Baker v. R.J. Reynolds Tobacco Company, ___ So. 3d ___, 40 Fla. L. Weekly D476 (Fla. 4th DCA February 18, 2015)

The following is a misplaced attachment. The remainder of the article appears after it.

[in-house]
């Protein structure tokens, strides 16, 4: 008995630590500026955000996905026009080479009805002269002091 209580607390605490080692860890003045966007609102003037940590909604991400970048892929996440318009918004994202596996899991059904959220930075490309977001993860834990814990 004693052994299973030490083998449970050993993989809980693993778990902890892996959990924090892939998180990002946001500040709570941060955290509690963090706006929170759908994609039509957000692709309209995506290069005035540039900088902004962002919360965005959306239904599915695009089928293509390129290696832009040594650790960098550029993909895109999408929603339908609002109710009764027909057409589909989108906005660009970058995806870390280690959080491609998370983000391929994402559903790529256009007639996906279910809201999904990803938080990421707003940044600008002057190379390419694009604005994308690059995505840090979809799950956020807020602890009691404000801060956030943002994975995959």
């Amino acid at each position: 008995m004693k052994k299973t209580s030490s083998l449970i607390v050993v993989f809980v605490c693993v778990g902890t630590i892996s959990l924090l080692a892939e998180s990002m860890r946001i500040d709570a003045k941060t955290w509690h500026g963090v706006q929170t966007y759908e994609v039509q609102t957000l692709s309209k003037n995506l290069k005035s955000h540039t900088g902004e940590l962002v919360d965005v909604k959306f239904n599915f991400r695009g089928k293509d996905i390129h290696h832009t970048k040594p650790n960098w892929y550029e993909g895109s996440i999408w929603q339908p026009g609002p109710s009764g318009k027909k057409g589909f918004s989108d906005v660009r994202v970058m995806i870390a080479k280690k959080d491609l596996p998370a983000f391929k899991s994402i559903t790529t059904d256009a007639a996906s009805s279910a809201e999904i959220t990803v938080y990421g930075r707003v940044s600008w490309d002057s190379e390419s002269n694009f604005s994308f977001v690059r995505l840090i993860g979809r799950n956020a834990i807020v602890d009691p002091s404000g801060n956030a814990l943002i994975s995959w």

The jury found that the decedent was a member of the Engle class but that the defendant’s wrongful acts were not the cause of his death. The plaintiff moved for a new trial based upon the premise that the verdict was internally inconsistent because the finding of Engle class membership established causation. The trial court denied the motion and entered judgment for the defendant, and the appellate court affirmed. The plaintiff submitted an instruction that asked the jury to determine “whether [the decedent] was addicted to cigarettes containing nicotine[,] and if so, whether his addiction was a legal cause of his lung cancer and death.” In addition, the “Plaintiff agreed to jury instructions requiring the jury to find ‘for the defendant’ if they made a specific finding that ‘the negligence of the defendant’ or ‘the defective and unreasonably dangerous cigarettes placed on the market by the defendant’ were not ‘a legal cause of [the decedent’s] lung cancer and death.’” Furthermore, the plaintiffs’ proposed verdict form submitted the issue of causation to the jury to determine. Philip Morris USA, Inc. v. Douglas, 110 So. 3d 419 (Fla. 2013), which was decided after the trial of the present case, held that “legal causation for the strict liability claim in Engle progeny cases is ‘established by proving that addiction to the Engle defendants’ cigarettes containing nicotine was a legal cause of the injuries alleged.” The plaintiff was not entitled to rely upon Douglas because she either advocated or agreed to the jury instructions and verdict form that submitted the issue of causation for determination by the jury. The court held that “[t]he jury [could not] be faulted for doing exactly what it was instructed to do” and that the “Plaintiff waived any argument that the alleged inconsistency [was] grounds for a new trial.”
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